The actual distance is pretty short if I were able to go through the floor. That would mean putting a decent sized hole through 100 year old inlaid oak flooring. Not at all my first choice. I discovered a hidden spot where a previous owner had drilled a tv-cable sized hole near the edge of the baseboard. The diameter is too small for a multi-core snake or even a single XLR connector to fit through but a Cat5 cable passes through with just a slight push.

Commercially made products like the ETS Instasnake provide three or four balanced signals and terminate in XLR connectors. It feels kind of expensive at $185 per box (you need two to make a snake.)  Radial Engineering also has a nice product at similar prices. Redco has a product that runs $132 for the set of two boxes. In all cases you need to provide your own Cat5 Sheilded cable.

I really liked the idea of balanced audio over Cat5 cable so I looked at how I could build the termination boxes myself. It turns out that it is much easier than I expected. So here is how I approached it.

Cat5 Audio over Ethernet Snake

A basic audio over Ethernet snake consists of an Ethernet cable that plugs into a box on each end that has XLR (or TRS) connectors on it. A commercially made unit is a metal box with up to four audio connectors and one RJ45 connector. The RJ45 connector allows you to plug in a shielded Ethernet cable and provides four twisted pairs plus ground. The RJ45 connector is wired to the individual XLR or TRS connectors inside the box.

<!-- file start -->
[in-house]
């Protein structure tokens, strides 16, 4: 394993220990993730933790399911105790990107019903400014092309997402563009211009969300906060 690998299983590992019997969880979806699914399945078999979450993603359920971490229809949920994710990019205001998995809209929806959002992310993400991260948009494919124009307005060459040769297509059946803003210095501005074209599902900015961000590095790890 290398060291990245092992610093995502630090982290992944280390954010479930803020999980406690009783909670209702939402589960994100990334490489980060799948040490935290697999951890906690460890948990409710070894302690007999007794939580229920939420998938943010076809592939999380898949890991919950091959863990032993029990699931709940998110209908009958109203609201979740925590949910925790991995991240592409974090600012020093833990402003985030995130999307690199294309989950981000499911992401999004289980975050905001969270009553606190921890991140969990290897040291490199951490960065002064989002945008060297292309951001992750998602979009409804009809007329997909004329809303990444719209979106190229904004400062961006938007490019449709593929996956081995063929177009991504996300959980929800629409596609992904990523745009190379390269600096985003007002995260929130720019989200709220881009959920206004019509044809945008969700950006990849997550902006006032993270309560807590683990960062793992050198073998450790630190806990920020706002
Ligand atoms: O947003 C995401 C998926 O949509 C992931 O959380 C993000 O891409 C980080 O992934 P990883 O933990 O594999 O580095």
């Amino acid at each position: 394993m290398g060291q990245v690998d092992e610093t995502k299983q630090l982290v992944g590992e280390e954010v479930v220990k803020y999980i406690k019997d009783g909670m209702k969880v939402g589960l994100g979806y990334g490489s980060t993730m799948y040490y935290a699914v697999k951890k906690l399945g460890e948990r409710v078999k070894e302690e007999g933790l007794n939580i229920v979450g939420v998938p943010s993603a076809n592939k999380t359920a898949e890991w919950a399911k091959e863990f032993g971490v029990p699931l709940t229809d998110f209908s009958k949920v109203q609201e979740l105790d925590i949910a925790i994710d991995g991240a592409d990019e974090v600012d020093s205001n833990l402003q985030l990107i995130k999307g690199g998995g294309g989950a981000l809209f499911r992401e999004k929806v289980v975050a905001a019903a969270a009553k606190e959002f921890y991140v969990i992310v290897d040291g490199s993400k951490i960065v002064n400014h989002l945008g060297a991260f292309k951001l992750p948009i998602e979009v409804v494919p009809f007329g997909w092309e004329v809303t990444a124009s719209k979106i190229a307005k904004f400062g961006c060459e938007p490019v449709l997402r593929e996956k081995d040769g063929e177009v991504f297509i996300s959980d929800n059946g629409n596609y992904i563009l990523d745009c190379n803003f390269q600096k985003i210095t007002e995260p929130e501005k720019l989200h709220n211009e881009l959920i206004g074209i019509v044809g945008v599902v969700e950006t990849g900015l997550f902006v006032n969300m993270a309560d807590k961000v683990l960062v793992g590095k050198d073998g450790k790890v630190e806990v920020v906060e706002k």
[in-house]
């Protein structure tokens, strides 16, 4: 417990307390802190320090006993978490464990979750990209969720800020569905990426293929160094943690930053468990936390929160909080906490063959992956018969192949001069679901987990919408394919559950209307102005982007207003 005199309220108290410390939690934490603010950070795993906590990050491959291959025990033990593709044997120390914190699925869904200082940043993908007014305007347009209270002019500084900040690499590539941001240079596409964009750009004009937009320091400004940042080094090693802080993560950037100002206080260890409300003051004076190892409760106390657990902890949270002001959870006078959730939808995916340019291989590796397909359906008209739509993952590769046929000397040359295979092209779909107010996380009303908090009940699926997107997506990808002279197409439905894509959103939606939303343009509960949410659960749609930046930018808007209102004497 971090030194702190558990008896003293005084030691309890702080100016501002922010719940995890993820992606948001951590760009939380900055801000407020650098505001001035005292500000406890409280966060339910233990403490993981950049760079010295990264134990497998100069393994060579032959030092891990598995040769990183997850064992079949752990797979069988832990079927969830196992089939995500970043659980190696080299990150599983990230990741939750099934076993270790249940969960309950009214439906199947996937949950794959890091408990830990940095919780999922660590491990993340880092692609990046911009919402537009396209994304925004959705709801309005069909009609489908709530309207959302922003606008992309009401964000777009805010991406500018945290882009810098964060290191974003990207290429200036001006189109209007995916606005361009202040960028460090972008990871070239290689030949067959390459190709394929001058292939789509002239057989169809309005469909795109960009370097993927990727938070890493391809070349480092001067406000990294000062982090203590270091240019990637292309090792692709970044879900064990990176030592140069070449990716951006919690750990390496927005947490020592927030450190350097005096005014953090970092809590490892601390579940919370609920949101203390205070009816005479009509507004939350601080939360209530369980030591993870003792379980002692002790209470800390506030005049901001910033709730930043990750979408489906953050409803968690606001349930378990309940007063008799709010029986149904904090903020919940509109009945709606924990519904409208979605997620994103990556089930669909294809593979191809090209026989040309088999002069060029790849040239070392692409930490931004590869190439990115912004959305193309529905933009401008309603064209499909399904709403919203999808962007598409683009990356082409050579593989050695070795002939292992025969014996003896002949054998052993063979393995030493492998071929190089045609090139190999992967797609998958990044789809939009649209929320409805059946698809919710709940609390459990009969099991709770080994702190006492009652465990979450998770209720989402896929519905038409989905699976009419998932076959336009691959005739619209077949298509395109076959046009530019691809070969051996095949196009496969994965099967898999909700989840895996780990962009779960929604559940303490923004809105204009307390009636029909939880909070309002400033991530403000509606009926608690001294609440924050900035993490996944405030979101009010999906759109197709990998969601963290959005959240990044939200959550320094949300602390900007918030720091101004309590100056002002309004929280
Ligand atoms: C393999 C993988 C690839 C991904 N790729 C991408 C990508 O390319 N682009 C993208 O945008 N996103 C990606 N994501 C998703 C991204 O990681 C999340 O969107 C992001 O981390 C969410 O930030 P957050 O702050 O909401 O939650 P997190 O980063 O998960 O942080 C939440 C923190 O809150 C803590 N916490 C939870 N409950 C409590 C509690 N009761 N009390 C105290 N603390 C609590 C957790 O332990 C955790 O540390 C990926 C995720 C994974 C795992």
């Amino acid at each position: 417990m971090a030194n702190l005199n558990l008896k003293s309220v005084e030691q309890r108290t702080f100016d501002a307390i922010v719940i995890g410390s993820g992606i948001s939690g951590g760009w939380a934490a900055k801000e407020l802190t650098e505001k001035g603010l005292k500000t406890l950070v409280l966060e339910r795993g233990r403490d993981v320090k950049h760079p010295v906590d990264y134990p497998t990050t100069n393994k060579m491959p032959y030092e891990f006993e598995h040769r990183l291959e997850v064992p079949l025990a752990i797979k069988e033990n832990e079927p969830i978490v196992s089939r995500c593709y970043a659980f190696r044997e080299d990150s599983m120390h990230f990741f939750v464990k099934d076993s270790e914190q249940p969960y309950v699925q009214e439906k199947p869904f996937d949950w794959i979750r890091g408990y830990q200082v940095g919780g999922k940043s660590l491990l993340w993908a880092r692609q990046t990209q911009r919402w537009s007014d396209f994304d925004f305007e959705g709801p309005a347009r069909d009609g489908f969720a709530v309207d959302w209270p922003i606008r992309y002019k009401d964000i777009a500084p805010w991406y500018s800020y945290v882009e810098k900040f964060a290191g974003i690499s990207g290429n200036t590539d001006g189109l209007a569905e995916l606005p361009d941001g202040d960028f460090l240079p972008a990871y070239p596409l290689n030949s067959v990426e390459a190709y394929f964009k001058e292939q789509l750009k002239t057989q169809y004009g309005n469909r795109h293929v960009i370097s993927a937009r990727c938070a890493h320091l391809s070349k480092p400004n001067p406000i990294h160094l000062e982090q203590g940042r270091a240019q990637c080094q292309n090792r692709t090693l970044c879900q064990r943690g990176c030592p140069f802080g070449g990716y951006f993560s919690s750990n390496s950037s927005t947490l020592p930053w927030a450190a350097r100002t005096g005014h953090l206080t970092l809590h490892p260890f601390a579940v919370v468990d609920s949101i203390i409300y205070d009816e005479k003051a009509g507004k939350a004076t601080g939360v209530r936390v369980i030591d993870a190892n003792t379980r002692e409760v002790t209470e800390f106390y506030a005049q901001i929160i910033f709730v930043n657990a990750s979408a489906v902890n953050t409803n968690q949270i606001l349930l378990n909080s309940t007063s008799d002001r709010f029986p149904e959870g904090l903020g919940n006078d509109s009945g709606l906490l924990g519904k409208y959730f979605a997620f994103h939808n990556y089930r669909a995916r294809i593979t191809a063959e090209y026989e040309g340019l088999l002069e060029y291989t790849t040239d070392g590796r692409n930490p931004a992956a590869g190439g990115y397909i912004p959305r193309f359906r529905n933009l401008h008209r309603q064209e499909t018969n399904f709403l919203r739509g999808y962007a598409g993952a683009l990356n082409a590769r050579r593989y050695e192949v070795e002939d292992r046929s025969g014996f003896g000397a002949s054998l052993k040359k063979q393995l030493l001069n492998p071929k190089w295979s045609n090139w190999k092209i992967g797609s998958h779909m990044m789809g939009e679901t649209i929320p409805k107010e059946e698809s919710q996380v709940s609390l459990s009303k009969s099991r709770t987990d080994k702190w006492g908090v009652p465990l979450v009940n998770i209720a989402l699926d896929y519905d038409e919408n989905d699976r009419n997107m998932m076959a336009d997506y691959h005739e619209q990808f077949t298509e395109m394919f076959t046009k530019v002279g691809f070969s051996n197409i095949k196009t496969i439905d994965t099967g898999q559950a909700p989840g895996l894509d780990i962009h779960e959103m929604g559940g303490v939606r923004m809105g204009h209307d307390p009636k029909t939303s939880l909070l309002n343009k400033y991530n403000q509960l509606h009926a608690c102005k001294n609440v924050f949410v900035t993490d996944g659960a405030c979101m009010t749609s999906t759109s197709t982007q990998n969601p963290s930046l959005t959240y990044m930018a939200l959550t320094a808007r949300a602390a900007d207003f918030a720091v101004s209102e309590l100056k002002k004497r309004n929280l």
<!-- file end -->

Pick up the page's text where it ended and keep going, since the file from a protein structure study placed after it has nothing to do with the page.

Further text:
Finished snake input box and pigtail end
There are many different configuration options for each end. I decided to have a box with female XLR connectors on the input side for microphones or instruments and terminate the other end with a pigtail (four XLR  male cables ) to connect to my mixing board. This is a completely modular setup so it is easy to swap out the end components to suit the application.

The XLR Box

Parts Express sells an XLR panel box with four female connectors and 4 TRS jacks pre-mounted for under $18 shipped.

PartsExpress XLR box and MDFLY RJ45 Breakout board
To complete the box all I had to do was wire in a RJ45 connector. I chose an RJ45 breakout board from MDFLY Electronics because the connections are made via screw terminal and this would allow me to experiment easily. Soldering would probably be better but this was really easy to wire up as a prototype and allowed for mistakes. These were $2.48 each on ebay.

RJ45 connector mounted inside box

This made the total cost of the termination box $20.

The box has knockouts for passing cable through or mounting a connector . The location of the knockouts did not allow me to mount my connector without hitting the XLR and TRS connectors inside the box. I had to nibble s slot for the connector so that it was out of the way. Choosing a different type of connector might alleviate this issue. For my next boxes I will experiment with a connector type that has a pigtail already wired in. See below.

The Pigtail

There is no reason you cannot build a XLR box for each end of the snake but the box from Parts Express only comes with female connectors. I thought that would make for extra wiring and adapters to connect to the mixer so I made a simple pigtail instead.